Have you ever been strolling through your garden and decide to rearrange or remove a log? You might be amazed or intimidated by the sight of a dark shiny creature with large mandibles (mouth parts).  But don’t be alarmed- it is the Horned Passalus, Odontotaenius disjunctus.  This beetle also is known by many other common names including the Betsy Beetle, Bess Bug, Patent Leather Beetle, Jerusalem Beetle, Horn Beetle, and Peg Beetle.  

This beetle is a widely distributed from mid-Florida to Massachusetts, Southern Texas to Minnesota, and Nebraska.  Beetles are easily recognized due to their large size, ranging between 30 and 40 mm (1.2 and 1.6 inches) in length. They are known to have pre-social activities, where both males and females perform the same duties of processing decaying wood and protecting larvae.

Friend or foe?

Horned Passalus Beetles are beneficial decomposers of decaying wood or logs, often found in large numbers to efficiently complete the task!  However, they are medically harmless and not considered a pest of urban structures. Horned passalus beetles are considered to be beneficial insects as these beetles help decompose deadwood by chewing the pulp and then expelling the frass.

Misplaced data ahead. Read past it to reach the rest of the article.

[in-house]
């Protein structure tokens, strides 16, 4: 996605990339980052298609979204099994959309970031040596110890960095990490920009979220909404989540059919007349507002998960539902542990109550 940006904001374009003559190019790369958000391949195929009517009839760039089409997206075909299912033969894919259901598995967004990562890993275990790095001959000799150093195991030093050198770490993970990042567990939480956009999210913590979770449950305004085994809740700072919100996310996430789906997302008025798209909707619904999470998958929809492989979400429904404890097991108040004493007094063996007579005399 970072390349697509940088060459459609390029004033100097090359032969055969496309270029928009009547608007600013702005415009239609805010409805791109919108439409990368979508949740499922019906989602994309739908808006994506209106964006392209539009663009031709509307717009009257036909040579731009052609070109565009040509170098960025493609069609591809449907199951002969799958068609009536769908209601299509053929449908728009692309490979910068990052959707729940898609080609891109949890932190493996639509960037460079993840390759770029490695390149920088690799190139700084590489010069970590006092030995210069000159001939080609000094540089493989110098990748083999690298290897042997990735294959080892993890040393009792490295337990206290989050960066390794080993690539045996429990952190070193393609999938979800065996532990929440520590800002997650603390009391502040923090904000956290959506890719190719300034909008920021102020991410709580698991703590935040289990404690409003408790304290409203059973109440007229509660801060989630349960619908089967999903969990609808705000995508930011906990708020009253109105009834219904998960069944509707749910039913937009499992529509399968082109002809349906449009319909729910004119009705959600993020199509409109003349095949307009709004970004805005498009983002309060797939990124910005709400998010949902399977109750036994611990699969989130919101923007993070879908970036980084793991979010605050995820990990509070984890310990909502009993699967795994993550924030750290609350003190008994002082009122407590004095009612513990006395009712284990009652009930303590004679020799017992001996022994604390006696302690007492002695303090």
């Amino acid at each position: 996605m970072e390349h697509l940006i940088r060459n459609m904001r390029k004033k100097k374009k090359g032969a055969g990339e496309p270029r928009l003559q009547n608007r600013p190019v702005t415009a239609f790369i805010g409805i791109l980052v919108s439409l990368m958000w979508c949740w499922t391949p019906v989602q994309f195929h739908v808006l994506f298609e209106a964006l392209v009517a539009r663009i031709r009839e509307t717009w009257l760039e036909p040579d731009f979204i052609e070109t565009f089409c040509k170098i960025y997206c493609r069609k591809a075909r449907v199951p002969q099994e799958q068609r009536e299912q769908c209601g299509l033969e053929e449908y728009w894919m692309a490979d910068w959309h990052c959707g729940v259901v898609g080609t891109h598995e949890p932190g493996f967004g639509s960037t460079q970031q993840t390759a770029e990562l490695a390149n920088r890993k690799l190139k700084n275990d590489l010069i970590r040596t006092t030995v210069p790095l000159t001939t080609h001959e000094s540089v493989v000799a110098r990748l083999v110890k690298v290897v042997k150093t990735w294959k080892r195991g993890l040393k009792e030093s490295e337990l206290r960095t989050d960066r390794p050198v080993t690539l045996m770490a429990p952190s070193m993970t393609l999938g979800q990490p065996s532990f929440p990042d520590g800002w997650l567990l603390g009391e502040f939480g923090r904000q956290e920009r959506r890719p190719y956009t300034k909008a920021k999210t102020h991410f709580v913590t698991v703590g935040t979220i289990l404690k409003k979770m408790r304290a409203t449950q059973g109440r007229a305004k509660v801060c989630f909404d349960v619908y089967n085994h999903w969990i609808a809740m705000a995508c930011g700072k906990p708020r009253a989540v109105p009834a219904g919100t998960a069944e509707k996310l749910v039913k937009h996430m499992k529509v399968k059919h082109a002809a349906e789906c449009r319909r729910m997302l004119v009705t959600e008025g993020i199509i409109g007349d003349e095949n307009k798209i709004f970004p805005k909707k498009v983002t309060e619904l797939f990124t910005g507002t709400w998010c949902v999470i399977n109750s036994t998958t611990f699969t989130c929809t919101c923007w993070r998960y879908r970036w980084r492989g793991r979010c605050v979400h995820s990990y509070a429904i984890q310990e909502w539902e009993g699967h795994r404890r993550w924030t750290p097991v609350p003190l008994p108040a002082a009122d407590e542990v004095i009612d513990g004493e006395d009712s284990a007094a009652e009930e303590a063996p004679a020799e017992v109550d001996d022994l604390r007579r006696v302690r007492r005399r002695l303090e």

Musically inclined or just a talkative beetle?

The phrase “crazy as a Betsy Bug” may refer to the sounds that these insects make — The adults are able to produce at least 17 different calls (Stridulation) as they communicate with other beetles or when disturbed/agitated, which are audible to humans.

Life cycle/ Developmental stage.

Using its large mandibles, the horned passalus cuts into fallen logs and creates tunnels where the eggs are deposited and hatched into white grubs (larvae) that have up to three instars. They appear to only have two pairs of legs, but a third pair is present and reduced. Only the first two pairs are used for movement. These grubs usually retain a distinctive C-shaped position when not active.

As pupae begin to form they become pearly white with a rainbow sheen. As the pupae age, they lose their rainbow sheen and can range in color from off white to earth-toned. Adult beetles aggregate and compete for sections of fallen wood.  

Nuptial flight or defense?

Newly mature adults will leave the parent log and participate in a nuptial flight, one of the only instances of their wing use. During observations of the nuptial flight, adults were found to be susceptible to light attractants such as light traps and street lights. At the end of the nuptial flight, adults will seek out a new log to start another aggregation.

For more information, please contact your local county extension office.
Supporting information for this article can be found in the UF/IFAS EDIS publications/websites below: horned passalus – Odontotaenius disjunctus (Illiger) (ufl.edu); EENY 487/IN879: Horned passalus, Odontotaenius disjunctus (Illiger) (Insecta: Coleoptera: Passalidae: Passalinae) (ufl.edu) and Odontotaenius disjunctus (tamu.edu)

Donna Arnold